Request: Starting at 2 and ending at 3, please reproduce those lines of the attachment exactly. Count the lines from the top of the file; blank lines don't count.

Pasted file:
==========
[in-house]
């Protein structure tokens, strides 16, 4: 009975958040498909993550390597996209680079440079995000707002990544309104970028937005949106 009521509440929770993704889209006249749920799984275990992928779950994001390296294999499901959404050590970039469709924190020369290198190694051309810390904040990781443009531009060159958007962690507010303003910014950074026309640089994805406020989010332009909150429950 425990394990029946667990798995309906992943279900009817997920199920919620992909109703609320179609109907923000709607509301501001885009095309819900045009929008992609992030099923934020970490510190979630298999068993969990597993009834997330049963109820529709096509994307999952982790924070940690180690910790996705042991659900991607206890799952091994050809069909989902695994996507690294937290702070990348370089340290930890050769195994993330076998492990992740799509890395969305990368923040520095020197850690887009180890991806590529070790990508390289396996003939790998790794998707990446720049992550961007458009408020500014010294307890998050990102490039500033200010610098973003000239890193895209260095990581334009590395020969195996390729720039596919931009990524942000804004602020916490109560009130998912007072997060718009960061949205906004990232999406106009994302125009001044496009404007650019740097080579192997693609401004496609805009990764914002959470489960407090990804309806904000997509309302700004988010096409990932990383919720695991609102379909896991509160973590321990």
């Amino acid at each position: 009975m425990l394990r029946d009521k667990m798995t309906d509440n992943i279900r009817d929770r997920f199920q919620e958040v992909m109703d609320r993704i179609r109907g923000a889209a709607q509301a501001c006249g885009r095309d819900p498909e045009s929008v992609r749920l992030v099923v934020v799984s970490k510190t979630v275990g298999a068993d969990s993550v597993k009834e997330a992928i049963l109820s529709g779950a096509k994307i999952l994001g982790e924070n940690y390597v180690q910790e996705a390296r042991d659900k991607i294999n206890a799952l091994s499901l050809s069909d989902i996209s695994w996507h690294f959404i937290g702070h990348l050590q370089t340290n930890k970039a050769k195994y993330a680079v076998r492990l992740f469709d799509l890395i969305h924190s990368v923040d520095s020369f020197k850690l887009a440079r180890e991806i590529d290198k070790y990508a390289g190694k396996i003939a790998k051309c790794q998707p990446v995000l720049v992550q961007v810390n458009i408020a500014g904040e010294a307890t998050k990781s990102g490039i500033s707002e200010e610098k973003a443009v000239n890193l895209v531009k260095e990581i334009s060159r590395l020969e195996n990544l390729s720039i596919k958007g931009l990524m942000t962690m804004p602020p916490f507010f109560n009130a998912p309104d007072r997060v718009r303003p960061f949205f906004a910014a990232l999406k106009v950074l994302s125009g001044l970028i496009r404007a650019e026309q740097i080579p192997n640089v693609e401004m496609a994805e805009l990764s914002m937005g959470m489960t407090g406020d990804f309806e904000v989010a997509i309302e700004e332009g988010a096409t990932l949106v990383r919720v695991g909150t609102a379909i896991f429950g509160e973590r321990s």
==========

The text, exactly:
């Protein structure tokens, strides 16, 4: 009975958040498909993550390597996209680079440079995000707002990544309104970028937005949106 009521509440929770993704889209006249749920799984275990992928779950994001390296294999499901959404050590970039469709924190020369290198190694051309810390904040990781443009531009060159958007962690507010303003910014950074026309640089994805406020989010332009909150429950 425990394990029946667990798995309906992943279900009817997920199920919620992909109703609320179609109907923000709607509301501001885009095309819900045009929008992609992030099923934020970490510190979630298999068993969990597993009834997330049963109820529709096509994307999952982790924070940690180690910790996705042991659900991607206890799952091994050809069909989902695994996507690294937290702070990348370089340290930890050769195994993330076998492990992740799509890395969305990368923040520095020197850690887009180890991806590529070790990508390289396996003939790998790794998707990446720049992550961007458009408020500014010294307890998050990102490039500033200010610098973003000239890193895209260095990581334009590395020969195996390729720039596919931009990524942000804004602020916490109560009130998912007072997060718009960061949205906004990232999406106009994302125009001044496009404007650019740097080579192997693609401004496609805009990764914002959470489960407090990804309806904000997509309302700004988010096409990932990383919720695991609102379909896991509160973590321990």
């Amino acid at each position: 009975m425990l394990r029946d009521k667990m798995t309906d509440n992943i279900r009817d929770r997920f199920q919620e958040v992909m109703d609320r993704i179609r109907g923000a889209a709607q509301a501001c006249g885009r095309d819900p498909e045009s929008v992609r749920l992030v099923v934020v799984s970490k510190t979630v275990g298999a068993d969990s993550v597993k009834e997330a992928i049963l109820s529709g779950a096509k994307i999952l994001g982790e924070n940690y390597v180690q910790e996705a390296r042991d659900k991607i294999n206890a799952l091994s499901l050809s069909d989902i996209s695994w996507h690294f959404i937290g702070h990348l050590q370089t340290n930890k970039a050769k195994y993330a680079v076998r492990l992740f469709d799509l890395i969305h924190s990368v923040d520095s020369f020197k850690l887009a440079r180890e991806i590529d290198k070790y990508a390289g190694k396996i003939a790998k051309c790794q998707p990446v995000l720049v992550q961007v810390n458009i408020a500014g904040e010294a307890t998050k990781s990102g490039i500033s707002e200010e610098k973003a443009v000239n890193l895209v531009k260095e990581i334009s060159r590395l020969e195996n990544l390729s720039i596919k958007g931009l990524m942000t962690m804004p602020p916490f507010f109560n009130a998912p309104d007072r997060v718009r303003p960061f949205f906004a910014a990232l999406k106009v950074l994302s125009g001044l970028i496009r404007a650019e026309q740097i080579p192997n640089v693609e401004m496609a994805e805009l990764s914002m937005g959470m489960t407090g406020d990804f309806e904000v989010a997509i309302e700004e332009g988010a096409t990932l949106v990383r919720v695991g909150t609102a379909i896991f429950g509160e973590r321990s």